One of the most exciting things to come out of keratoconus research in the past ten years was the discovery that corneal cross linking stopped the disease in its tracks. This treatment has progressed to become the gold standard.
It is popular and effective for progressive keratoconus management (when used appropriately), but there’s a lot involved in the procedure and in the recovery, as this article explores.
What’s involved in corneal cross linking surgery?
If you’re a parent who is eager to have your child undergo this procedure, you need to understand what’s involved in both the procedure and the recovery. This is not like having your photo taken. It is an invasive procedure that – like all corneal surgery – carries all the usual risks. It is usually performed by a corneal surgeon. You / your child may only need a treatment on one eye, depending on the unique case, but if you are having it on both eyes, they will usually be done at least one month apart.
The treatment is usually done in a hospital or day surgery facility, in a sterile environment. This is essential for minimising the risk of infection. The eye is prepared for surgery by disrupting the top layer of the cornea to allow the treatment to work on the underlying layers. Then a solution of Riboflavin is applied to the eye under UV light from a visor. This is the longest part of the procedure.
Does corneal cross linking hurt?
It shouldn’t hurt during the procedure, as the eye is thoroughly numbed, but it is normal for the eye to be very sensitive afterwards. The first 6-8 hours in particular after surgery are very uncomfortable, so it is really important to know this in advance and be prepared for it. A special contact lens is usually worn for a few days. This serves a few functions; it protects the eye, it assists with the regeneration of the corneal surface and it reduces discomfort and sensitivity. Once the top layer of the cornea has replaced itself, the discomfort is greatly reduced. Your surgeon will also provide you with eye drops to manage the discomfort and oral pain-relief medication.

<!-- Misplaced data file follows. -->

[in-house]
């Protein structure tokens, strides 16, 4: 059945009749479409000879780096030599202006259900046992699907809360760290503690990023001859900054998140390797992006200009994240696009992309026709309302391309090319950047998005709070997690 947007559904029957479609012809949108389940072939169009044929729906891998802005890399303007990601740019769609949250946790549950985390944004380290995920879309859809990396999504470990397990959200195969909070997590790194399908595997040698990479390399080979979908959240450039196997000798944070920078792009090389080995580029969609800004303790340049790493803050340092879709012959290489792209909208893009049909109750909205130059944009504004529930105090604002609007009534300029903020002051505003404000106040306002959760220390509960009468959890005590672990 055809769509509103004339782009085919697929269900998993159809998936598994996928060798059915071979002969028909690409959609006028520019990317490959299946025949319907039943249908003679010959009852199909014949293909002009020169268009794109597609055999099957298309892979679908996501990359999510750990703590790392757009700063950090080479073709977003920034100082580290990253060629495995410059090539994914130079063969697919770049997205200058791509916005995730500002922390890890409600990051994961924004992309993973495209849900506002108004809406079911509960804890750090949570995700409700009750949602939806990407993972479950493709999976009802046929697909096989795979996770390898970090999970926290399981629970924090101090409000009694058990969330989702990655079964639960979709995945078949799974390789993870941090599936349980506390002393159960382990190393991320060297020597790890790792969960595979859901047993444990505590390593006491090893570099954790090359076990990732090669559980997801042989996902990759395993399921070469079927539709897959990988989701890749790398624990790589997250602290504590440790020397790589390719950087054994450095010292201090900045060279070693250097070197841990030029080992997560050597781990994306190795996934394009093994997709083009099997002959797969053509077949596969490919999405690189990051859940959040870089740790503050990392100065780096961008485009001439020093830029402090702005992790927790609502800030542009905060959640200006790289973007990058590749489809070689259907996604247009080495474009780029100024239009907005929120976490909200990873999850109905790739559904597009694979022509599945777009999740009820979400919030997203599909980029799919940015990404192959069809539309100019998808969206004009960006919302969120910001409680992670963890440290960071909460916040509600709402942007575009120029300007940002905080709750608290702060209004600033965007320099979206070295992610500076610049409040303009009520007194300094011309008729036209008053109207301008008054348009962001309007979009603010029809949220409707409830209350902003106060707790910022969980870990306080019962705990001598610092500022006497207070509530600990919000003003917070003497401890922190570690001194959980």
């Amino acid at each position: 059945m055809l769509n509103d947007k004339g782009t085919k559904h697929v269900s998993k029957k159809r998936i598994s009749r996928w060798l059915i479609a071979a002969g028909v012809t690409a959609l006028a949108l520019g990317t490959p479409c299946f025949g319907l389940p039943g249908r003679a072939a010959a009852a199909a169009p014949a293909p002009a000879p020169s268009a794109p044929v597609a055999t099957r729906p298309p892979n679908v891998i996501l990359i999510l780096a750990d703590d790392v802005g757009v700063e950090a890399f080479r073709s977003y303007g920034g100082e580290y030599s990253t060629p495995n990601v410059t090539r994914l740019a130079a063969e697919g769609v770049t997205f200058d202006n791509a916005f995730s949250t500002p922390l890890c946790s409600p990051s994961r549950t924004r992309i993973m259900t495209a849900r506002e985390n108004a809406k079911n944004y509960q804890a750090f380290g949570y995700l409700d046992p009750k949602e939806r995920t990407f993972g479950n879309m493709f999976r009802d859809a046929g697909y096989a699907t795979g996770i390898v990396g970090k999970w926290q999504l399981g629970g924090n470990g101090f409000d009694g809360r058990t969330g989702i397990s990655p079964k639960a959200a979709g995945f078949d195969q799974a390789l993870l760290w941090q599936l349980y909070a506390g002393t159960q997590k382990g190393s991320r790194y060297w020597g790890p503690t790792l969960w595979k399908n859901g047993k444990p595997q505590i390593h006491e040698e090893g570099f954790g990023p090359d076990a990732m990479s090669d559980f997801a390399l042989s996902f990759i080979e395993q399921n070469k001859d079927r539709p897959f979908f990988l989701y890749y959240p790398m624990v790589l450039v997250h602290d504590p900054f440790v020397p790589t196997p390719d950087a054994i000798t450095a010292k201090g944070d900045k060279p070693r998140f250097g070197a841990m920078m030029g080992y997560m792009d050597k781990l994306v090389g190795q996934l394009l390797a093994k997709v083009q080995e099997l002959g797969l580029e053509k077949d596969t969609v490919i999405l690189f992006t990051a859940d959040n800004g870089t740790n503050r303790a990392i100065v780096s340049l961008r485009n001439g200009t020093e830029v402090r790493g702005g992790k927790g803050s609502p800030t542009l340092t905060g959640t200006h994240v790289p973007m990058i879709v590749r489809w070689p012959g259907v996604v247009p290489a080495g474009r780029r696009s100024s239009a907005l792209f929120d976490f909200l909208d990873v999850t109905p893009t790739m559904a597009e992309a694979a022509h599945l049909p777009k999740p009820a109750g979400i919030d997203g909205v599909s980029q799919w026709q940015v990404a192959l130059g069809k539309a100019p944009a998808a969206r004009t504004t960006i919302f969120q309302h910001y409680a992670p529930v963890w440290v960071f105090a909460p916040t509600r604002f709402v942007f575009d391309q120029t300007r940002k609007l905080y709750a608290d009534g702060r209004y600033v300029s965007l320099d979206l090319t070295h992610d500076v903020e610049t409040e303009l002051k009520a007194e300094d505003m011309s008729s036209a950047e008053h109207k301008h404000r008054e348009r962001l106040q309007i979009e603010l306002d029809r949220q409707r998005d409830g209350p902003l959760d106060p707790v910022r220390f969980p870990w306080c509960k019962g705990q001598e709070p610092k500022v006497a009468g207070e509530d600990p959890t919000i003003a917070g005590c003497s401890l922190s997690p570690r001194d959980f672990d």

What can I do to help my recovery?
The success of any surgical procedure depends on the recovery just as much as the procedure.
REST: The main thing you need to do is rest. Vision will be blurry for a while, so it’s difficult to read or watch TV. Most patients like to sleep or listen to music. Let the eye heal and don’t touch the contact lens.
AVOID INFECTION: In order to reduce the risk of infection, it is important to avoid contact with water for the first few days in particular (until your eye has healed). Your surgeon will be in the best position to advise you how long you should wait before swimming or performing heavy exercise. It is also essential to use your antibiotic drops as indicated.
MANAGE PAIN: Especially in the first day or two, stay on top of the pain. Use eye drops and take oral analgesics as advised by your surgeon.
What can I expect after corneal cross linking?
It is really important that you understand that cross linking won’t make the vision clearer. In fact, it may be worse due to residual haze in the cornea for up to a year after treatment. Why have it then? You might ask. Good question. The fact is that corneal cross linking has been clearly shown to decrease the risk of corneal transplant. The younger you are when your keratoconus is diagnosed, the more rapidly your disease will progress and the sooner you will need a graft. Any treatment that avoids corneal transplant is good news. You’ve got to take the long term view here: vision may get temporarily worse, but it will improve slowly over the next year and – if you’ve had an effective treatment – the disease will have been halted or greatly slowed in its progression.
How do I choose a surgeon for cross linking?
Talk to your keratoconus specialist about an expert and experienced surgeon for your treatment. At The Eye Practice, we see keratoconus patients every day and we regularly refer patients for cross linking.